Population growth helps you to understand trends in the area you’re looking for, as well as the target market. The point is to be able to forecast so you can sell your flipped properties to a new buyer. Meaning, being able to see whether there is a demand for your home in the market is paramount to your success.
Looking at population trends helps you see whether there will be potential home buyers in the near future and invest in general for the time being. The more people entering your market, the more likely you’ll find more demand from potential buyers. Places like the U.S. Census Bureau offer intel on population trends throughout the country.
Seeing different features such as the number of bedrooms, bathrooms, and even the outdoor areas can help you determine the type of buyer that will be attracted to the property. If the house you’re looking to purchase doesn’t have features buyers in the area they’re looking for, then renovating it so that it does could eat into your profits.
For example, if you’re looking at a home that has an open plan layout and only requires a few repairs and upgrades like new kitchen cabinets, then it might take less time to flip than an older home with closed off bedrooms and smaller bathrooms.
Some popular features home buyers look for include:
- Size of rooms: Many home buyers prefer larger master bedrooms. As for other bedrooms, as long as you can fit a queen size bed in it and be able to walk around, that’s good enough.
- Bathrooms: The more full bathrooms there are, the better. Most home buyers look for homes with more than one bathroom, and a half-bath for homes with two or more stories.
- Garage: Two car garages are quite popular in more suburban areas. Luxury properties means that a larger one is probably better.
- Layout: Open concept layouts, especially in the kitchen and living room are popular these days. Tearing walls down to create an open layout could eat into your profits.
This factor tends to be overlooked for real estate investors. The thing is, you do need to consider property taxes since it’ll add to your carrying costs. Plus, potential buyers will want to know this figure when trying to calculate how much they can afford on top of their mortgage payments. Higher property taxes could indicate to buyers the property isn’t affordable, hence deter some of them.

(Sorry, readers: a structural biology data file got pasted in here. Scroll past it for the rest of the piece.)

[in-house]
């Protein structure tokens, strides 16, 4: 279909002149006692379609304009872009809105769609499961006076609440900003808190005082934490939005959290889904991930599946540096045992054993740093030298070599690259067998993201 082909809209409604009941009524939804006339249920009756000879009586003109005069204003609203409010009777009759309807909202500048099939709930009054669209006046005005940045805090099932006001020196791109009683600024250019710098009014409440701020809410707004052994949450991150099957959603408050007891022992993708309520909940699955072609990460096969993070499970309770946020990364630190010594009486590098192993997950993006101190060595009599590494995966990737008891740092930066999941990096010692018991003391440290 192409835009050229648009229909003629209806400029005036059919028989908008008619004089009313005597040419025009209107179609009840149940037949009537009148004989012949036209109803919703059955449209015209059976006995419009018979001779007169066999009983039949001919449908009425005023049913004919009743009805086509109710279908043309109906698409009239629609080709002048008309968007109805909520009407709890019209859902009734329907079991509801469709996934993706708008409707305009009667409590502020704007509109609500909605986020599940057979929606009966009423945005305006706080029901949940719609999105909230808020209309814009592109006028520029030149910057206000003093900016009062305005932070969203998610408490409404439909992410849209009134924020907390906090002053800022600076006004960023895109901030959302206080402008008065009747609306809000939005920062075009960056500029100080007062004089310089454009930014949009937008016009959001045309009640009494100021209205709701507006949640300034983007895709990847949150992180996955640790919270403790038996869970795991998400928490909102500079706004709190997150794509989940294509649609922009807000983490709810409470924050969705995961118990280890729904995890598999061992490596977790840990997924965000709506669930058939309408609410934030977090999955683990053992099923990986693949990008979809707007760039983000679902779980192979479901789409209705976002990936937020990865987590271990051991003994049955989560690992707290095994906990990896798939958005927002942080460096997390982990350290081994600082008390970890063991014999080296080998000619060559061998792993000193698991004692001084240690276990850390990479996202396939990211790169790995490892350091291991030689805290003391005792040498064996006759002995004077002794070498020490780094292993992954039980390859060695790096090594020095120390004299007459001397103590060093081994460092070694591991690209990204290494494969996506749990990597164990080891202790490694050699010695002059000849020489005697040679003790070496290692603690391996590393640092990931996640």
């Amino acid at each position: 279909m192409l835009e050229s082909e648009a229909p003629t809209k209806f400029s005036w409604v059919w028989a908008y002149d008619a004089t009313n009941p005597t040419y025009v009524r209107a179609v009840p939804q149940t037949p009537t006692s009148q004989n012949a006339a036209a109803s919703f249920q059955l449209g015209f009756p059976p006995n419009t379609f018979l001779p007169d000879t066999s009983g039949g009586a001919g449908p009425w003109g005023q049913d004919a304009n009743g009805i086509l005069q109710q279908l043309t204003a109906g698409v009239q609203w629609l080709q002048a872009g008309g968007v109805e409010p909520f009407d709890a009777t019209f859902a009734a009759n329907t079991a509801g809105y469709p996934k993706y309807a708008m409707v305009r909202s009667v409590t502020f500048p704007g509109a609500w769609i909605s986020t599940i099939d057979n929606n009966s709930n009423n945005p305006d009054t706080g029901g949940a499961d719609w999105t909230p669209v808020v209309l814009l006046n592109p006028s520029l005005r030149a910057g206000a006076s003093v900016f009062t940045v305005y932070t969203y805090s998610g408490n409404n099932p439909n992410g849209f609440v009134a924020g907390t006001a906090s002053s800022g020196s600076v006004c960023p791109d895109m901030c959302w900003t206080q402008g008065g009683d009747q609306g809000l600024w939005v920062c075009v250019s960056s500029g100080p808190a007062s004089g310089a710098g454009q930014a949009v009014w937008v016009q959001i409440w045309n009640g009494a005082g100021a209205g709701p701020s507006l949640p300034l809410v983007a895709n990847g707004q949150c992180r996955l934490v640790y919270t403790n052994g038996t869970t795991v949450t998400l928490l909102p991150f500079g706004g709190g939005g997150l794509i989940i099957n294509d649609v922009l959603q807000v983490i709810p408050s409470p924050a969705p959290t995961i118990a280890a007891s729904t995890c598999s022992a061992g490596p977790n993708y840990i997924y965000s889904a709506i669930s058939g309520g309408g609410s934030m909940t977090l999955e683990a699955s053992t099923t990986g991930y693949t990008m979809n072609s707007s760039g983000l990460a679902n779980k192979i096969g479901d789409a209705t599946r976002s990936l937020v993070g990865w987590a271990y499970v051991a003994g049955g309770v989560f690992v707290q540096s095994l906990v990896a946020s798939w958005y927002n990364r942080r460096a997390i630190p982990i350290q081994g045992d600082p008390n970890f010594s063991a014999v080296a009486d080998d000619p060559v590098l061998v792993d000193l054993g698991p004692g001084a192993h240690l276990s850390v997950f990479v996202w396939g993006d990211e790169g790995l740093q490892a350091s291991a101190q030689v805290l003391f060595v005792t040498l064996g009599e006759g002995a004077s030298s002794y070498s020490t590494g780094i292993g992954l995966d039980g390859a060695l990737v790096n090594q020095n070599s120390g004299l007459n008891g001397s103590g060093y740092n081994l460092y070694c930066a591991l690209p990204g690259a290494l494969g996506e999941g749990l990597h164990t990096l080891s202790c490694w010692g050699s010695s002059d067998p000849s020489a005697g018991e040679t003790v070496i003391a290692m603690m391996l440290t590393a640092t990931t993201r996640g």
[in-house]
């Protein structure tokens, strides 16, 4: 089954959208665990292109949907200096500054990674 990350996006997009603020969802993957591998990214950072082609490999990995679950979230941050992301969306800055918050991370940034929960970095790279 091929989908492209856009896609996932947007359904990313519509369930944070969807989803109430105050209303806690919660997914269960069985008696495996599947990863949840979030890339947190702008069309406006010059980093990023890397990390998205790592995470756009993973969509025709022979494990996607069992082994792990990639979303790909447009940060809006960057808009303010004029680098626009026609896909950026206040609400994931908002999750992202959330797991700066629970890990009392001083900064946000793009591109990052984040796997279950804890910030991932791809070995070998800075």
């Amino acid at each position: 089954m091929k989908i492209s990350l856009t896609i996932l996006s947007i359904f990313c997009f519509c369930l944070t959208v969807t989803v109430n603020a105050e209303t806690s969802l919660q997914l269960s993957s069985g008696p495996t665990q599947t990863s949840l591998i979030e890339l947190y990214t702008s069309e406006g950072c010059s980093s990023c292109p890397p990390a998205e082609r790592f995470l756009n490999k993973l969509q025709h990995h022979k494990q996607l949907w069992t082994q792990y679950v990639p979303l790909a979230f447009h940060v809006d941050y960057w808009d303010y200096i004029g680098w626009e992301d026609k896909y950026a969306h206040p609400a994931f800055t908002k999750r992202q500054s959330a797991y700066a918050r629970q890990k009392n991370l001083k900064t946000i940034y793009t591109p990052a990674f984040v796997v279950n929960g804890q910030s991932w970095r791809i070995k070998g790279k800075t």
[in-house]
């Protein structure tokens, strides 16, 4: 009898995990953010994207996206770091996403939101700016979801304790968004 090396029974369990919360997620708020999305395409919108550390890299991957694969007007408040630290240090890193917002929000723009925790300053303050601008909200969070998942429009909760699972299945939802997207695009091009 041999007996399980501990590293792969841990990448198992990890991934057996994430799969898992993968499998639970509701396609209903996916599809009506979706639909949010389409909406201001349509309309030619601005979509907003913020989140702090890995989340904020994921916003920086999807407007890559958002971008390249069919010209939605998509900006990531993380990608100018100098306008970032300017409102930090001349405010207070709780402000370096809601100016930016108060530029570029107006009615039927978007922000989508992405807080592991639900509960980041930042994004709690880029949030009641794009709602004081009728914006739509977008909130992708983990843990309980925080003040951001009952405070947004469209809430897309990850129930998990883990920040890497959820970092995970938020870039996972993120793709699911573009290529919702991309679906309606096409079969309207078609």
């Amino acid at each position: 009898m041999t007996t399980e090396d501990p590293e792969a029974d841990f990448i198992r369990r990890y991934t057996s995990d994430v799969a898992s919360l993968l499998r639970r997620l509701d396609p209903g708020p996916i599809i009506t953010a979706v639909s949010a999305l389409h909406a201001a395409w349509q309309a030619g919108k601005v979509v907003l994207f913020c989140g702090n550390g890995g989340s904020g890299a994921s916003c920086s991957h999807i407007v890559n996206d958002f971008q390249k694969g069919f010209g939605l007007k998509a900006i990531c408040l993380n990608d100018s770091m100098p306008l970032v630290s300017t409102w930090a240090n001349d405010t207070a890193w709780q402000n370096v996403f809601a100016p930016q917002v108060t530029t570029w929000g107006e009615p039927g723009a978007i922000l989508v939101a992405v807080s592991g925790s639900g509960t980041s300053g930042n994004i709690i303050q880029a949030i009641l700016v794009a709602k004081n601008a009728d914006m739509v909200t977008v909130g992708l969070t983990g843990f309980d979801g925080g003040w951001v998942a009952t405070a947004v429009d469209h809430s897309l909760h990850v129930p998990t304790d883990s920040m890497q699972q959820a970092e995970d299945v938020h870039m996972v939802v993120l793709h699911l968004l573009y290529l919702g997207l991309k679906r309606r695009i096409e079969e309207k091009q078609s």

Include property taxes when evaluating a potential property and especially the ARV (since this number is part of your carrying costs). Since property taxes are closely tied to the amenities in the area, it’s a good idea to work to balance between the potential profit of a property and losses due to higher property taxes.
Proximity to desirable amenities will mean that the property will be in higher demand. These properties are typically close to central business districts, good schools, restaurants, groceries, stores, nightlight, walking trails and parks. The closer the homes are to more amenities, the more desirable it is to home buyers.
You’ll also want to do some digging around to see trends such as whether the neighborhood is considered an up and coming area with plans in place to build more amenities home buyers want.
Having a house in a strong local economy and a strong job market (especially one that’s growing steadily) means that there will be more demand for housing since it could mean more people are willing to purchase a home , now or in the future.
Of course, the opposite, where there are higher unemployment rates and lower wages could mean that it’s a weaker real estate market, with property values that are decreasing and less home sales.
When looking at statistics related to the job market, don’t forget to look at a neighborhood’s economic diversity. As in, you’ll want a property to be within an area that includes multiple industries instead of one or two—those areas could be more vulnerable economically.